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Putin Talks Ukraine, Tension with U.S., Defends Actions

Photo by Sasha Mordovets/Getty Images(SAINT PETERSBURG, Russia) -- Speaking with reporters on Saturday, Russian President Vladimir Putin touched on a number of touchy subjects including the tense relationship between Russia and the United States and the situation in the Ukraine.

With Putin apparently set to attend an event for the 70th anniversary of D-Day in France. The Russian president said he is "not going to avoid" the Western leaders who have denounced his country's actions in Ukraine. "As for conversations and meetings, I will come, of course, if nothing changes from the point of view of the host of the event, President Hollande...I'll eagerly meet with any of my colleagues," Putin said.

Asked specifically about the tension between the U.S. and Russia, Putin shrugged off the possibility of the return of the Cold War, saying that "no one needs [that]," and "I don't think it's going to happen." He also gave no credence to the idea that he is trying to revive the Soviet Union, saying that "people are trying to label us as such, that we're trying to restore the empire, the Soviet Union, to bring everybody under our influence. But this is totally inaccurate."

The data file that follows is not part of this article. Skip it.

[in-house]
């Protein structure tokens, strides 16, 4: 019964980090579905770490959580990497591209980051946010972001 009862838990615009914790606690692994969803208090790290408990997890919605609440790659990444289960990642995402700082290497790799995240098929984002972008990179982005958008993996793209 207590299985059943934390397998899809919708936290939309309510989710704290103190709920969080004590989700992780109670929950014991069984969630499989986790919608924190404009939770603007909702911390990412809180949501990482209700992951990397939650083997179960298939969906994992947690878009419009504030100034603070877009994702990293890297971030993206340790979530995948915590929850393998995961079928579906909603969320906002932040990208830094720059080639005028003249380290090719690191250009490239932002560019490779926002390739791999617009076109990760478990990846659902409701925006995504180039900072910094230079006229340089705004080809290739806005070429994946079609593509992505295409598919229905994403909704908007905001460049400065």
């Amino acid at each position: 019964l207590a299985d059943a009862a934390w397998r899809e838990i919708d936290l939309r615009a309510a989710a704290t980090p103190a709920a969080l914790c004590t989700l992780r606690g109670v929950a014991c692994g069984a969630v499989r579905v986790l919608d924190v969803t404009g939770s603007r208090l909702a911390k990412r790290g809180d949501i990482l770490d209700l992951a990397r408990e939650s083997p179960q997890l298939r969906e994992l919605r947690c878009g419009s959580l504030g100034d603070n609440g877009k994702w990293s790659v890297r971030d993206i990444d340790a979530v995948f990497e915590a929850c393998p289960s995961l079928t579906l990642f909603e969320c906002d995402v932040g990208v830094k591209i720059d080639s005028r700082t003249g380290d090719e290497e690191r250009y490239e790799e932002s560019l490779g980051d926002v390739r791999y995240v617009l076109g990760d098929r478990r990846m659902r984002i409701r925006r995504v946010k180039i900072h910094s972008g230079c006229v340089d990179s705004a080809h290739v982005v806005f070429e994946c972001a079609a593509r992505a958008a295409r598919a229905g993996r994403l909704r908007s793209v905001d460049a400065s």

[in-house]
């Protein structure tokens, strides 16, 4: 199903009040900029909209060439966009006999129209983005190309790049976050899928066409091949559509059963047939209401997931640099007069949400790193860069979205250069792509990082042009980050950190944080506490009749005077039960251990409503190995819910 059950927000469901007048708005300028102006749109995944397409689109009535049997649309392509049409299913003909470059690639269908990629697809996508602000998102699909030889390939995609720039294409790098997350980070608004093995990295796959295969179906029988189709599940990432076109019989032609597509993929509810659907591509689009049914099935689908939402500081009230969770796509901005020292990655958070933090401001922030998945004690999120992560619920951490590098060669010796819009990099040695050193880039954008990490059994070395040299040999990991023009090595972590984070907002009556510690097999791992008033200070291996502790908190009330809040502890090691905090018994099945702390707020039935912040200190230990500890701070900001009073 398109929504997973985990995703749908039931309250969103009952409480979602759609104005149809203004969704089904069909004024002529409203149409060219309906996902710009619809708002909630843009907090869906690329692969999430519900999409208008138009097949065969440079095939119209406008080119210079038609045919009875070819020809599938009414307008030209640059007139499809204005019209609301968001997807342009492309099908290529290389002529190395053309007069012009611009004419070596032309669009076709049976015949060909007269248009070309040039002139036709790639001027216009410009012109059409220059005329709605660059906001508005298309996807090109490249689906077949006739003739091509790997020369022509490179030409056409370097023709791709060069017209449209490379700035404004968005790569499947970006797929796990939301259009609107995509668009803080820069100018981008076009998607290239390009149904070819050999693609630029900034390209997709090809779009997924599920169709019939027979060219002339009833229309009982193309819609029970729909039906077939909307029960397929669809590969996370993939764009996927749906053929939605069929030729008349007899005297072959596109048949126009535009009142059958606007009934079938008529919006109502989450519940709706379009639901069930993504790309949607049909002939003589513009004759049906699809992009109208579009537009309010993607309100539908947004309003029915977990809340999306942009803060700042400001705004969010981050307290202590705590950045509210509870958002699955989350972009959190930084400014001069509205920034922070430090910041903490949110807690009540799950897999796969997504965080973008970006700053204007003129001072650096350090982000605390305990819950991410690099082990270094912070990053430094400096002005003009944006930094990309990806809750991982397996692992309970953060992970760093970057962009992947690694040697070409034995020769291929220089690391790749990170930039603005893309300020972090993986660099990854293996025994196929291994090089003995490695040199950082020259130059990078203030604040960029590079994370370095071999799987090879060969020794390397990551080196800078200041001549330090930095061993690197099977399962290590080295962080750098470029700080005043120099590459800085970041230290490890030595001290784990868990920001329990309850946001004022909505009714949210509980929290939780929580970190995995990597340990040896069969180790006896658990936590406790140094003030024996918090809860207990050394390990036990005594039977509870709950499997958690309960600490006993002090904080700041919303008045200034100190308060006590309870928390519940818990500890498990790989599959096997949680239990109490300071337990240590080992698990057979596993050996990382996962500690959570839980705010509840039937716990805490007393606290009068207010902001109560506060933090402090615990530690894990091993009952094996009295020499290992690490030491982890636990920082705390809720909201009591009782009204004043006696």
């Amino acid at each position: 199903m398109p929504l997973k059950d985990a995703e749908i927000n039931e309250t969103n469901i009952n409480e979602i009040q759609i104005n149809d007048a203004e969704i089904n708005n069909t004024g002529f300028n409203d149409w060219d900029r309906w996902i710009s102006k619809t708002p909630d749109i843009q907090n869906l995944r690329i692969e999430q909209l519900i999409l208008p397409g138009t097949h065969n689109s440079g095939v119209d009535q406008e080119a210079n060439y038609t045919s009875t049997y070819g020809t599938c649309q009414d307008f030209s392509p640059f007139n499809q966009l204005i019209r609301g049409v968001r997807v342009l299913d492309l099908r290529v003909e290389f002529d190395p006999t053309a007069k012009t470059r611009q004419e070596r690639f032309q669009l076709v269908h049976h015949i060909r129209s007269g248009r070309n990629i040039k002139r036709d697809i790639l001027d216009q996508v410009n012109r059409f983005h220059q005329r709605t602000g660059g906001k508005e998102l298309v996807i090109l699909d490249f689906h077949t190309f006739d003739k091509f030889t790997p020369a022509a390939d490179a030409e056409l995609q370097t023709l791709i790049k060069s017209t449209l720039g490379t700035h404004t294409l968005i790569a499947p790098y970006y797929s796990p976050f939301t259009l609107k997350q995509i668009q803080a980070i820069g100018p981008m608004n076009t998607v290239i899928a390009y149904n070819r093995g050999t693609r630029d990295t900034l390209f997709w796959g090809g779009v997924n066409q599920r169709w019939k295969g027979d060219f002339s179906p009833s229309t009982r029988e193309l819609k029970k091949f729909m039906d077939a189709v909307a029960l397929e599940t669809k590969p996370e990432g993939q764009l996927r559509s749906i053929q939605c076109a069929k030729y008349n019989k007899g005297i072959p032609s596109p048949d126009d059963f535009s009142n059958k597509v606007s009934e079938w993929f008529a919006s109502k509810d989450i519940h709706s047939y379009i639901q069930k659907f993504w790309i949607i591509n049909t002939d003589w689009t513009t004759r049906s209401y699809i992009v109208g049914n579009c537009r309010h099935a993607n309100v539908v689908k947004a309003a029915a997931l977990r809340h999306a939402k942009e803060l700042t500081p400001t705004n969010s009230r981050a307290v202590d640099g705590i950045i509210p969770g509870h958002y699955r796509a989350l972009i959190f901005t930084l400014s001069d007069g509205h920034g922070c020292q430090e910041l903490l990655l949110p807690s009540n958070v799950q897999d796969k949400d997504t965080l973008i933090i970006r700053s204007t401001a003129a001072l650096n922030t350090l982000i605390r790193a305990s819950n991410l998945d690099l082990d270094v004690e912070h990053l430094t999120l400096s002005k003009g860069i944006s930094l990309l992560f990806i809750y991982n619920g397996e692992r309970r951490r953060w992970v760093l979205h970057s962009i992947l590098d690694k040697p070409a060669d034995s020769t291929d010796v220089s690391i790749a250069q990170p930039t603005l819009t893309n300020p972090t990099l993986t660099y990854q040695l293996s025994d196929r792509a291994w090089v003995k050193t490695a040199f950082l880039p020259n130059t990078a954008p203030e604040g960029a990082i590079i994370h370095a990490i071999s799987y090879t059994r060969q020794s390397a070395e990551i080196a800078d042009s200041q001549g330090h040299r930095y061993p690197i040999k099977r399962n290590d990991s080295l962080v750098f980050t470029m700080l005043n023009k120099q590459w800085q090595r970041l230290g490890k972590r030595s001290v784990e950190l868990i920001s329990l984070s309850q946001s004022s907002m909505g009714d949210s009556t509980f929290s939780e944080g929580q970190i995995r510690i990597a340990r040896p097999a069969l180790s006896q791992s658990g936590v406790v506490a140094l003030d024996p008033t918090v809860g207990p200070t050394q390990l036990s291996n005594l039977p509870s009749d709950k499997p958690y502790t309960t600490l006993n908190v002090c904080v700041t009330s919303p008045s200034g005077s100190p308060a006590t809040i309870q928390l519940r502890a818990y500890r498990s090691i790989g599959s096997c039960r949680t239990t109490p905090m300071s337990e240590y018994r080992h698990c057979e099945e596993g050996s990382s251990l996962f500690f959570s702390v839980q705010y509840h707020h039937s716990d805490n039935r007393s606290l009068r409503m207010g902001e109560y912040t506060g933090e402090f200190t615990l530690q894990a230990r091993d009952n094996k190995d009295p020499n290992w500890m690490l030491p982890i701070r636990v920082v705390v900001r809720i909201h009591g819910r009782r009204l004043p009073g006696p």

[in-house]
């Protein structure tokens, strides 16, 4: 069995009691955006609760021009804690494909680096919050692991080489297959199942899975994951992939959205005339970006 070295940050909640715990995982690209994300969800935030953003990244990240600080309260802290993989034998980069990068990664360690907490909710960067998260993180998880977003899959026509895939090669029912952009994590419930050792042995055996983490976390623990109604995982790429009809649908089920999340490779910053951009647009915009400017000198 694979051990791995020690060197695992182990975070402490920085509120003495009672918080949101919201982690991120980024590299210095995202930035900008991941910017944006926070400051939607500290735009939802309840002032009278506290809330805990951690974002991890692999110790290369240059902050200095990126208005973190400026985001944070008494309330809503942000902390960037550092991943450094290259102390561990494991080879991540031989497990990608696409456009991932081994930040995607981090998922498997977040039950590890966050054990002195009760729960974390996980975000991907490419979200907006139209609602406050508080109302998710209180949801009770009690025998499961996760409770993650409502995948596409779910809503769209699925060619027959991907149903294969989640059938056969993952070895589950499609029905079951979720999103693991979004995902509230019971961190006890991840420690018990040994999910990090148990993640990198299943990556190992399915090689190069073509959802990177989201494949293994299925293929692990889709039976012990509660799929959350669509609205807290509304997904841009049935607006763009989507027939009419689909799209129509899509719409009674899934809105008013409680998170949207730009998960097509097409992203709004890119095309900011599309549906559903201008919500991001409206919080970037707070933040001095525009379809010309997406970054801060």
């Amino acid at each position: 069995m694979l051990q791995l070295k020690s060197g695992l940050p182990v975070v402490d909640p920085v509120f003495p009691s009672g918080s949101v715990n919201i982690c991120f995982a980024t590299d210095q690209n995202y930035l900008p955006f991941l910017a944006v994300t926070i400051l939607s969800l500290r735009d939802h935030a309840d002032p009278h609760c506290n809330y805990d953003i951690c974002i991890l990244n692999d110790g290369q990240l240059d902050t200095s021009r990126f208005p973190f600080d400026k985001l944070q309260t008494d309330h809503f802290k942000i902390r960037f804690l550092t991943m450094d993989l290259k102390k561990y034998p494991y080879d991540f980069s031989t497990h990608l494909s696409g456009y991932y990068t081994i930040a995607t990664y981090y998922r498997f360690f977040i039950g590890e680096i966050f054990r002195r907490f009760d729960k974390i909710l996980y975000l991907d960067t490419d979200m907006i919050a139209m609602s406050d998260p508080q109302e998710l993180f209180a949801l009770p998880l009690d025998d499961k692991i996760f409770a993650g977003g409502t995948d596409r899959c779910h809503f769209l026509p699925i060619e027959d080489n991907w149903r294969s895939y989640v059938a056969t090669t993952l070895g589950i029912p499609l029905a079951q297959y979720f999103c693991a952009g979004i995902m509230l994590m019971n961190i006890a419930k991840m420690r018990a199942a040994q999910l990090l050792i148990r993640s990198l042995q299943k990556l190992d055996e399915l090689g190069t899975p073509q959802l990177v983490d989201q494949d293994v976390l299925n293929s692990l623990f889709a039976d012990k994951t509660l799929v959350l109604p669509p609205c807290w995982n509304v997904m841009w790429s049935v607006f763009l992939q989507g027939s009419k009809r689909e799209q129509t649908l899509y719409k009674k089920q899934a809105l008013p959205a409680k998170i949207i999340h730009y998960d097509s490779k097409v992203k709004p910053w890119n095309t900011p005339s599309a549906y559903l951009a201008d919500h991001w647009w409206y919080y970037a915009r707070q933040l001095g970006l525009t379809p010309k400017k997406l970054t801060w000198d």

On the subject of Ukraine, Putin said that he was prepared to engage in gas talks, but that he wants "constructive dialogue...based not on demands or ultimatums with unclear motivations but on civilized market work." Putin also made comments tinged with sarcasm, implying that Ukraine is uninterested in having a legitimate president.

In all, Putin defended Russian actions over the last few months, particularly in the annexation of Crimea, by calling them "proportional" to Ukraine's actions. "We believe that there was an attempt to speak to us in a language of force, and so we made a proportional response," the Russian president claimed.

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